Preserve server and client software: You need to get your hands on the software to make sure that at any point in time, the game will be accessible by booting the servers, installing the clients, and playing the game. This is actually quite a hard problem. Not only do you now need emulators for both the client and server platforms. Luckily, they might both run the same computer architecture (x86 rules supreme these days), but as soon as you need to emulate a server cluster, because the servers were not designed to run a whole world on a single machine, you’re in a world of trouble. It would be possible, but very cumbersome.
There are projects that try to find out how to properly archive and preserve virtual worlds. I’m sure I read about a funded research project somewhere, but I can’t find the source any more. Maybe I should ask Michael Thomét a.k.a. incobalt, he might know. “Research project” means though that it will probably be years before we have a stable, off-the-shelf solution for archivists.
There is also the problem of intellectual property and patents. While the client side software is readily available, the server side is practically never published by the game company. The best we can do these days typically are emulation servers, like Project 1999 for Everquest and SWGEmu for Star Wars Galaxies. But these come with two problems. First, they’re never 100% the original. Second, they’re on shaky legal terrain. Today, a game company can simply shut down their servers, and if it was hellbent on it, probably still hunt emulation servers and get them taken down.
Preserve the experience: But even if you have a server and clients available, what worth is a virtual world that you are in all by yourself? It’s like preserving an opera house without performing any operas. Ask yourself: what are the things that you remember from the time you played? It bet it isn’t the 10 million rats you killed over the course of 1 million quests. What we remember are those special moments, those attack ships on fire off the shoulder of Orion, that we witnessed – and this is important – with others. You can’t capture these moments by emulating the server and client software, and playing the games years or decades after their death. Many of these moments are special because of their transience: Your guild’s first kill of Nefarian, that epic quest that you finally finished after weeks with help from your friends, the surprise attack in nullsec that annihilated a whole fleet of supercapitals. And even though it was plagued with lag and server overload, many people still speak fondly of the day their server opened the gates to Ahn’Qiraj.
I’m not sure it is technically possible to capture these events, even if you logged the state of the server and who is where and doing what at any given point in time. Just as computer games are interpretative in that they need a computer to run, these settings are interpretative in that they need the view point of those people who remember them to really matter.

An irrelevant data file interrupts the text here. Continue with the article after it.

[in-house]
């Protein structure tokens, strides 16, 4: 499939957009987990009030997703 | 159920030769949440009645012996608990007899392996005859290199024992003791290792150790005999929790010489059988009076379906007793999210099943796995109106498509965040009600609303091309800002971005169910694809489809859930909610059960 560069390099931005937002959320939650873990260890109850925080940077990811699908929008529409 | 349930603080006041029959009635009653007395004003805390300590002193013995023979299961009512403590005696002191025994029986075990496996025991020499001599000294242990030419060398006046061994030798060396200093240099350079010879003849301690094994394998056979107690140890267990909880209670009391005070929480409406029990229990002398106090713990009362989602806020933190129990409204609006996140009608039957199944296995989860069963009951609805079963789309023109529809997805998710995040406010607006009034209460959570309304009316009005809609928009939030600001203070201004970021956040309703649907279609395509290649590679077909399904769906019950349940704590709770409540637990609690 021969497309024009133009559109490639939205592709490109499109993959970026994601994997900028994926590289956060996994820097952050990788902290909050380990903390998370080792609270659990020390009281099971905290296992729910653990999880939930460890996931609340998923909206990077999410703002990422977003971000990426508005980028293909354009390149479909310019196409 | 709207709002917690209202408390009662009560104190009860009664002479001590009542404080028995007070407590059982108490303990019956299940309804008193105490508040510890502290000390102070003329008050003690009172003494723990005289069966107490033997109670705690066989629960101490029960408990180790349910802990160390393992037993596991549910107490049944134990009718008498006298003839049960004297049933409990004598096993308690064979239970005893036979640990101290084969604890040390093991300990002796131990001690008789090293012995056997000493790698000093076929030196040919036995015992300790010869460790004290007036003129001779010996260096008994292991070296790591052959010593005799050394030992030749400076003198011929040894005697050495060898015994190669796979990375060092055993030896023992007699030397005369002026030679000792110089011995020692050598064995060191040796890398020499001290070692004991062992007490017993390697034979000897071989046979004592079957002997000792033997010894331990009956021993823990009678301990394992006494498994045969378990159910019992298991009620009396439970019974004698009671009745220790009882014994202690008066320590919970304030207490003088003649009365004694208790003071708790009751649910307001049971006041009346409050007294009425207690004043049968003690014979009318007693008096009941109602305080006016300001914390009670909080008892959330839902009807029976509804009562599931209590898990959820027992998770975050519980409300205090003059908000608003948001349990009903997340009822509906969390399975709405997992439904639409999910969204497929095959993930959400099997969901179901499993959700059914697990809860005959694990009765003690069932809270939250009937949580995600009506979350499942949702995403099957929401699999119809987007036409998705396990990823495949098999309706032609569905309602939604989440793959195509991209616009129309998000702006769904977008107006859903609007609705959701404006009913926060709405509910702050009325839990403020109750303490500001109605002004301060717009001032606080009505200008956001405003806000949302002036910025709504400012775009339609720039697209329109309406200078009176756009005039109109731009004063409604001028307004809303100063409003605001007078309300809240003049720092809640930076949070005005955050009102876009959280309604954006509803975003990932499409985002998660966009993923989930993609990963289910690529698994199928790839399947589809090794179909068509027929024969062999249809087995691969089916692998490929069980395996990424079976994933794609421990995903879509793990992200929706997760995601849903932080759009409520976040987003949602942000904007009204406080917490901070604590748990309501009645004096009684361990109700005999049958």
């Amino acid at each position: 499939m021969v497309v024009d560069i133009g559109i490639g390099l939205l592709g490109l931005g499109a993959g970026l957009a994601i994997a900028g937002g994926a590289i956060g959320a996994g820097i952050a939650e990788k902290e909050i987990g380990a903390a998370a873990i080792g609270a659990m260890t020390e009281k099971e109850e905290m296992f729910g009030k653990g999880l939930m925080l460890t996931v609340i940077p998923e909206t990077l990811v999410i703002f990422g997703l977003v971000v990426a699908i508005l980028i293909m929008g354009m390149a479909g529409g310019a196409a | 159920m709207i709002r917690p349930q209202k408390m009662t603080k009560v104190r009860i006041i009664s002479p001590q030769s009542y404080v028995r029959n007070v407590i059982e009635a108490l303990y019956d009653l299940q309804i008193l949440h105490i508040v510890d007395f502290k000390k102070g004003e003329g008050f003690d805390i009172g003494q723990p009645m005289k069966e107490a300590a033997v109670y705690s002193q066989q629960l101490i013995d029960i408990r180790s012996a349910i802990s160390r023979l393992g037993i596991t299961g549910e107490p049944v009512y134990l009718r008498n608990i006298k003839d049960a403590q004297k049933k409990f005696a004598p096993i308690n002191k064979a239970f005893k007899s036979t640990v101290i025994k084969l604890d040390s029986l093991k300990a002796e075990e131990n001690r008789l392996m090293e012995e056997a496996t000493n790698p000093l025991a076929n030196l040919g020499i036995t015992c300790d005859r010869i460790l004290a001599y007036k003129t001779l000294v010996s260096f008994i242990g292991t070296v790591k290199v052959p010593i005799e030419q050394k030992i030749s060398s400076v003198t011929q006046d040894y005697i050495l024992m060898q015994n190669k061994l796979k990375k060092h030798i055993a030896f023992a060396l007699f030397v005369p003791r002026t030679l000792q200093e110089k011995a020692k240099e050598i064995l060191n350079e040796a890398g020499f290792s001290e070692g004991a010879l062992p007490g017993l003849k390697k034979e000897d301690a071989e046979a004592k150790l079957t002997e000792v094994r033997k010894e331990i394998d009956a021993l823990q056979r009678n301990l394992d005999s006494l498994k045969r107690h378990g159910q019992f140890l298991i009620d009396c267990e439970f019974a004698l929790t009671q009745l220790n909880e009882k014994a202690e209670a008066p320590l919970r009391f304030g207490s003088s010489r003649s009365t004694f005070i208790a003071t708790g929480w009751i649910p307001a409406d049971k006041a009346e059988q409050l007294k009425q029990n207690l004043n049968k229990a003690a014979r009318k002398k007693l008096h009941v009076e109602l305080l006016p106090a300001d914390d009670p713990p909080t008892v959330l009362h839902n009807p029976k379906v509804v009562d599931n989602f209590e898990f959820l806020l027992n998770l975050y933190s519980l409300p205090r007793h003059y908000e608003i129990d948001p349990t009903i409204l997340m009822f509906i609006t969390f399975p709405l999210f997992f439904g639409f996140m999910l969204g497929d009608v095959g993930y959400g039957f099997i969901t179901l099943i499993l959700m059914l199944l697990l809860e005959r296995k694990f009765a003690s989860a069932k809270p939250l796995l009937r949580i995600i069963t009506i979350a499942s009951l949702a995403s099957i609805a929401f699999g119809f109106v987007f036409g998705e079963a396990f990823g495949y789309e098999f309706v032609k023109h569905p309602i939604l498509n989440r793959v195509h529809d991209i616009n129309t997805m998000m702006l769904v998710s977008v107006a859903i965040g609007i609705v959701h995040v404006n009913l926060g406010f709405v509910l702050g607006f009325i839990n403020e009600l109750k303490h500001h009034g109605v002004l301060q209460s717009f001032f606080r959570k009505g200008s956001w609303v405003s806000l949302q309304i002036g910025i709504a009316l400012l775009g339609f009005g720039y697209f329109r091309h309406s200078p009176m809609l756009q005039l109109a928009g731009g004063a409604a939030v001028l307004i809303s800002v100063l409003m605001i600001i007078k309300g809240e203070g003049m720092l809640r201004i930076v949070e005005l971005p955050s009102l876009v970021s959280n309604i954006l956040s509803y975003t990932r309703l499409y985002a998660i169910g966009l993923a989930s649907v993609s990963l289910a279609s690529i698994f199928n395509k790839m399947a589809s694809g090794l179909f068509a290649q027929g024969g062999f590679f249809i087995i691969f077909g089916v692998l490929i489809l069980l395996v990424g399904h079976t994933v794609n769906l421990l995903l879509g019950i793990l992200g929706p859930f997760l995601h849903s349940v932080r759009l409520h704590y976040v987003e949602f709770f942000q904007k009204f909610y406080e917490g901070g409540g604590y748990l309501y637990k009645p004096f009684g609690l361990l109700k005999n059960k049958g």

In this respect, game videos become more than just a pastime. Those people that created them and uploaded them on youtube obviously considered them important enough to spend some of their free time on editing them to share them with others. I was overjoyed when I found two resources I had long searched for in the last week. The first one was a hard disk I had misplaced that contained some Fraps video I captured when I raided WotLK content with my guild. The second one was a website that contained videos of Curse-Guild raiding Old Naxxramas. I wouldn’t hesitate one second to suggest them as “culturally significant” in the context of WoW videos: they document a raid setting that has long been lost except in the source code repositories of Blizzard, and they do so in quite a good way, documenting both fight tactics (without being “strat vids”) and the overall experience. (We can discuss the choice of music, but at least it’s something else than cheese metal for once.)
In a way, even we bloggers can serve as a resource. Well, I’m not a good example myself, because I don’t have a lot of posts dedicated to a certain game, and my blog is still very young. But bloggers like Wilhelm Arcturus or bhagpuss often focus on their experience in specific games, and often very specific parts of one game (an instanced dungeon, a low-level zone, etc.)
All of these out-of-game resources are immensely important to preserving what a virtual world “was like”. They are similar to a time capsule, documenting all those peripheral bits and pieces that seem insignificant, but may prove invaluable for future historians. There is a reason many archaeologists love digging through kitchen dump. All these out-of-game resources form something akin to a midden for virtual worlds. (And no, I’m not implying either Wilhelm or bhagpuss produce rubbish! I love reading them!)
If we want to document for future generations the cultural significance that virtual worlds had for us, we will need to draw a broad picture. We will need to document why these games were more to us than “kill 10 rats” repeated 1000 times, then “kill the bad guy with 24 random strangers”. Or else all those moments will be lost in time… like tears in the rain.